No one knows why the Germans are obsessed with watching a 1963 short comedic film called “Dinner For One” on New Year’s Eve, and yet the tradition remains wildly popular.
I observed it first hand last year in Cologne, with a group of Germans who planned our evening (including traditions like raclette and telling fortunes with melted lead) around which of the many broadcasts of the film we would watch.
Starring Freddie Frinton and May Warden, the film shows an old woman and her butler at a dinner table where they pretend her deceased friends are sitting. The butler asks, “The same procedure as last year, Miss Sophie?” The woman replies, “The same procedure as every year, James!” Then the butler proceeds to pour many rounds of drinks for the table, impersonating her friends giving toasts, and drinking all of the alcohol himself. The film ends as the very drunk butler walks the woman to her room and asks, “By the way, the same procedure as last year, Miss Sophie?” She responds, “The same procedure as every year, James!” He says, winking, “Well, I’ll do my very best!”
Why do half of Germans watch this movie every year, gleefully reciting lines as they happen? The group I was with could not have a good answer.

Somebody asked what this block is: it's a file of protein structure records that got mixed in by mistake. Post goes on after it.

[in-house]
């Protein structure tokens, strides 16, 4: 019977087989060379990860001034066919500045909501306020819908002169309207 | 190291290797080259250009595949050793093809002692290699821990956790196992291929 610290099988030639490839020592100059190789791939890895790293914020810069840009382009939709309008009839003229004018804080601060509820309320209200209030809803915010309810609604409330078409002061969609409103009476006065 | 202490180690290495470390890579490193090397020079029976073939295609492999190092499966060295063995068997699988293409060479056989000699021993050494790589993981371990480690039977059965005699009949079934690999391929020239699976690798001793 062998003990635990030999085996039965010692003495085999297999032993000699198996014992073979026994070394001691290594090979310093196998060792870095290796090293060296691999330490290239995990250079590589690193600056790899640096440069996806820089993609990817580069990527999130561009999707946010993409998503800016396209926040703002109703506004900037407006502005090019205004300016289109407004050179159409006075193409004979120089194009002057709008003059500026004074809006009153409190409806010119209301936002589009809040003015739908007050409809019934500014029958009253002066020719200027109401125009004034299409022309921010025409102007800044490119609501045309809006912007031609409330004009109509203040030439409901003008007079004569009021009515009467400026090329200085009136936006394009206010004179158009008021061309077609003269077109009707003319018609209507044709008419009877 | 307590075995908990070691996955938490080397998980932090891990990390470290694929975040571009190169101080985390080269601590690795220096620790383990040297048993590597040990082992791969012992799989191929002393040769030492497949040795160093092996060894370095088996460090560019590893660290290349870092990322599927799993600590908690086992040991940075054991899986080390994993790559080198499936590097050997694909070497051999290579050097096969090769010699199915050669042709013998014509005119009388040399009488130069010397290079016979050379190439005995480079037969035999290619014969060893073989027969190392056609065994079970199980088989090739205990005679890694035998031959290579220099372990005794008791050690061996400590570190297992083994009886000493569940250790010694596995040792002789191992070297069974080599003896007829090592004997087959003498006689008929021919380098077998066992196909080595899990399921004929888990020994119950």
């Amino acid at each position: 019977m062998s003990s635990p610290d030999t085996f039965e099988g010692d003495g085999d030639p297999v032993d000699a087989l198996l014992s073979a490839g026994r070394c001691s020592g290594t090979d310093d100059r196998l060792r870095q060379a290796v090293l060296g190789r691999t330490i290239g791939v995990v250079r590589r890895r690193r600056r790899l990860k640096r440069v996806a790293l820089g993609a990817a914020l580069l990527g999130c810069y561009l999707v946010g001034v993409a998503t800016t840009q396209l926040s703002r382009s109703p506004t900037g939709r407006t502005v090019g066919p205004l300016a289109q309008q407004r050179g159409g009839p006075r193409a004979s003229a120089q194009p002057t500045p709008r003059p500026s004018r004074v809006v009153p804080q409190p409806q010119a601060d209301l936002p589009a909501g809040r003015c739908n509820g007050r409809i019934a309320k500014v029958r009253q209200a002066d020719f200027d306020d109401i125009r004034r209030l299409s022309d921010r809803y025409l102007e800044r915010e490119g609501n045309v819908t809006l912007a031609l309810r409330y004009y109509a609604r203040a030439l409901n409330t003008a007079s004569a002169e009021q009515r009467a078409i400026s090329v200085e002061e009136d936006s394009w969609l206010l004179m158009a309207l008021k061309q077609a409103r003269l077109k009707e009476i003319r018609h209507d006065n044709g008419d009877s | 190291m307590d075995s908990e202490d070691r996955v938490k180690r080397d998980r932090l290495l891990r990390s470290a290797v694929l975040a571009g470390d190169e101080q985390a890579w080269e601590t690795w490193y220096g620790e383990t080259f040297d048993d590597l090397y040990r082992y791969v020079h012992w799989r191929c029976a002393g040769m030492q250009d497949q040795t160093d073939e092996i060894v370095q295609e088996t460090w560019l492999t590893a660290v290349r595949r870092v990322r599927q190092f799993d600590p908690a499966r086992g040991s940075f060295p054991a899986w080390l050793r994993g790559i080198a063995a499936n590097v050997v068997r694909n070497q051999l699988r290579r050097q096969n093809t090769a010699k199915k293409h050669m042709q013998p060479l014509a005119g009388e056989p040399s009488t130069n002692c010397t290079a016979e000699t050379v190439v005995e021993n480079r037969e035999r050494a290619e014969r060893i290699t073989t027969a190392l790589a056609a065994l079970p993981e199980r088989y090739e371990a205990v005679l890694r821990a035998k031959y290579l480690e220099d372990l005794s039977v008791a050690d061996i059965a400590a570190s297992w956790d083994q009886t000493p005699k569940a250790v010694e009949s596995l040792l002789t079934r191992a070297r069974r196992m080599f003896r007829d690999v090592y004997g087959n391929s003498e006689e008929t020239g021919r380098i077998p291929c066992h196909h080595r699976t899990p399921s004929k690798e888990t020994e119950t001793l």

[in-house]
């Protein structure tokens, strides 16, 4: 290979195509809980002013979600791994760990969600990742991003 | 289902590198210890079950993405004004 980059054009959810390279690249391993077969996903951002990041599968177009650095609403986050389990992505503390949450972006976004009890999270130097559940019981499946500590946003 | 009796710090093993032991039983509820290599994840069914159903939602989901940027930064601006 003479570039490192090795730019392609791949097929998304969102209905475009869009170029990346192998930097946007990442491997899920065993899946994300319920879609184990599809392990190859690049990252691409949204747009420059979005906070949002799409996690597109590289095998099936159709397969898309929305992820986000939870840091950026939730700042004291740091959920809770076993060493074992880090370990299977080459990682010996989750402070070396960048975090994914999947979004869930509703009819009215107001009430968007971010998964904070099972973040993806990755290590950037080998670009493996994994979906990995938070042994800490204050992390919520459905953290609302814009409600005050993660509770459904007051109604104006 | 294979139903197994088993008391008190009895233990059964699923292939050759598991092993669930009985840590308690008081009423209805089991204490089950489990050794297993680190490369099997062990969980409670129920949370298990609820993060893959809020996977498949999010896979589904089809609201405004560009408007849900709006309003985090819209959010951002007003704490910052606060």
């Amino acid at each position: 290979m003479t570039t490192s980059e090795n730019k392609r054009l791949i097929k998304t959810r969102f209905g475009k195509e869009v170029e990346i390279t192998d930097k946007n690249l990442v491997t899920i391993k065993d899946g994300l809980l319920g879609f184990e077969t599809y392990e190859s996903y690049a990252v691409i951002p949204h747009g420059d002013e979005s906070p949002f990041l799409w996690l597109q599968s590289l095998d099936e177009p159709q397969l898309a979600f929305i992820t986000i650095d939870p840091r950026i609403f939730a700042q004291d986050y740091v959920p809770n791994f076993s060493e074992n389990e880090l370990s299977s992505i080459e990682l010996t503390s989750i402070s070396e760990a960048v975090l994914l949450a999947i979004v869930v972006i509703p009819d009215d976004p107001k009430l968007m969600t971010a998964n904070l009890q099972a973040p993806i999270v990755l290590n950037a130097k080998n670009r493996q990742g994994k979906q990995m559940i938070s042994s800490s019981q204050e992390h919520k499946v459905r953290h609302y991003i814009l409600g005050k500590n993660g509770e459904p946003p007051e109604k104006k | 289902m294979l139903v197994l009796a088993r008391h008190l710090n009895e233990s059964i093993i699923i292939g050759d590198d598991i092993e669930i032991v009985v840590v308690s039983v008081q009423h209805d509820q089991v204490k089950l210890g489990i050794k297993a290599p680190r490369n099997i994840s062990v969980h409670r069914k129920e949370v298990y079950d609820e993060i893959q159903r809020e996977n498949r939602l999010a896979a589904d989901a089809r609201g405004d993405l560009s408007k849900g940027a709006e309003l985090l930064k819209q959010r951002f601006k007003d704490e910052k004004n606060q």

A short chat with German colleagues revealed a variety of reasons: it debuted in Germany in a time when items from the English-speaking world were very popular. Also the English dialogue is so simple that it allows even those with limited English skills to understand what’s going on.
Another colleague pointed out that Germans’ affinity for the show is linked to a nostalgic longing for a more secure past. The “same procedure” means, obviously, that nothing will change as James stumbles and spills, Germany can remember an allegedly happier and simpler time. The action is also so at odds with “normal” German activity that it gives people an escape valve from everyday life, said another co-worker.
“Dinner For One” has become popular in other northern European countries and various parts of the world, becoming the most frequently repeated TV show ever despite not being broadcast in the U.K. or the U.S.
The film has also generated some controversy regarding the butler’s heavy drinking, leading to censored cuts in some areas. I would not be surprised if someone has turned the original into a drinking game.
Here is a version of this strange and wonderful movie:
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